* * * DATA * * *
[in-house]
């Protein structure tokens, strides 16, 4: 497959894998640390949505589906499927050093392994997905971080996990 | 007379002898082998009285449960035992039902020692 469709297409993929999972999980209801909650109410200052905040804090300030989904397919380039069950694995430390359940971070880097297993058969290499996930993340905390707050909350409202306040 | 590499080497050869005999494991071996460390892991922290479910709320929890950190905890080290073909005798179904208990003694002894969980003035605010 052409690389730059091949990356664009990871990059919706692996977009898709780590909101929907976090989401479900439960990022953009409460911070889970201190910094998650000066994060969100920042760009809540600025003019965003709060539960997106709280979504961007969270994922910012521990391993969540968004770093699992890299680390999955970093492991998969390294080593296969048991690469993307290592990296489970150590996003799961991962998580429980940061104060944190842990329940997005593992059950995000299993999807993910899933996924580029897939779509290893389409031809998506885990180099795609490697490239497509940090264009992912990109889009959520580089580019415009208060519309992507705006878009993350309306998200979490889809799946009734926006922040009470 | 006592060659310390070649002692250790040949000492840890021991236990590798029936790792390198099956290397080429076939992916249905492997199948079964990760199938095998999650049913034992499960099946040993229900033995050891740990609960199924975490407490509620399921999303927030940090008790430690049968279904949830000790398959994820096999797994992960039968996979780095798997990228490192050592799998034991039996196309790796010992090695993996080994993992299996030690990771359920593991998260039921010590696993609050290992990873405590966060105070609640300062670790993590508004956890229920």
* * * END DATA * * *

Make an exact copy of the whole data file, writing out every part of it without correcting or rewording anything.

[in-house]
């Protein structure tokens, strides 16, 4: 497959894998640390949505589906499927050093392994997905971080996990 | 007379002898082998009285449960035992039902020692 469709297409993929999972999980209801909650109410200052905040804090300030989904397919380039069950694995430390359940971070880097297993058969290499996930993340905390707050909350409202306040 | 590499080497050869005999494991071996460390892991922290479910709320929890950190905890080290073909005798179904208990003694002894969980003035605010 052409690389730059091949990356664009990871990059919706692996977009898709780590909101929907976090989401479900439960990022953009409460911070889970201190910094998650000066994060969100920042760009809540600025003019965003709060539960997106709280979504961007969270994922910012521990391993969540968004770093699992890299680390999955970093492991998969390294080593296969048991690469993307290592990296489970150590996003799961991962998580429980940061104060944190842990329940997005593992059950995000299993999807993910899933996924580029897939779509290893389409031809998506885990180099795609490697490239497509940090264009992912990109889009959520580089580019415009208060519309992507705006878009993350309306998200979490889809799946009734926006922040009470 | 006592060659310390070649002692250790040949000492840890021991236990590798029936790792390198099956290397080429076939992916249905492997199948079964990760199938095998999650049913034992499960099946040993229900033995050891740990609960199924975490407490509620399921999303927030940090008790430690049968279904949830000790398959994820096999797994992960039968996979780095798997990228490192050592799998034991039996196309790796010992090695993996080994993992299996030690990771359920593991998260039921010590696993609050290992990873405590966060105070609640300062670790993590508004956890229920």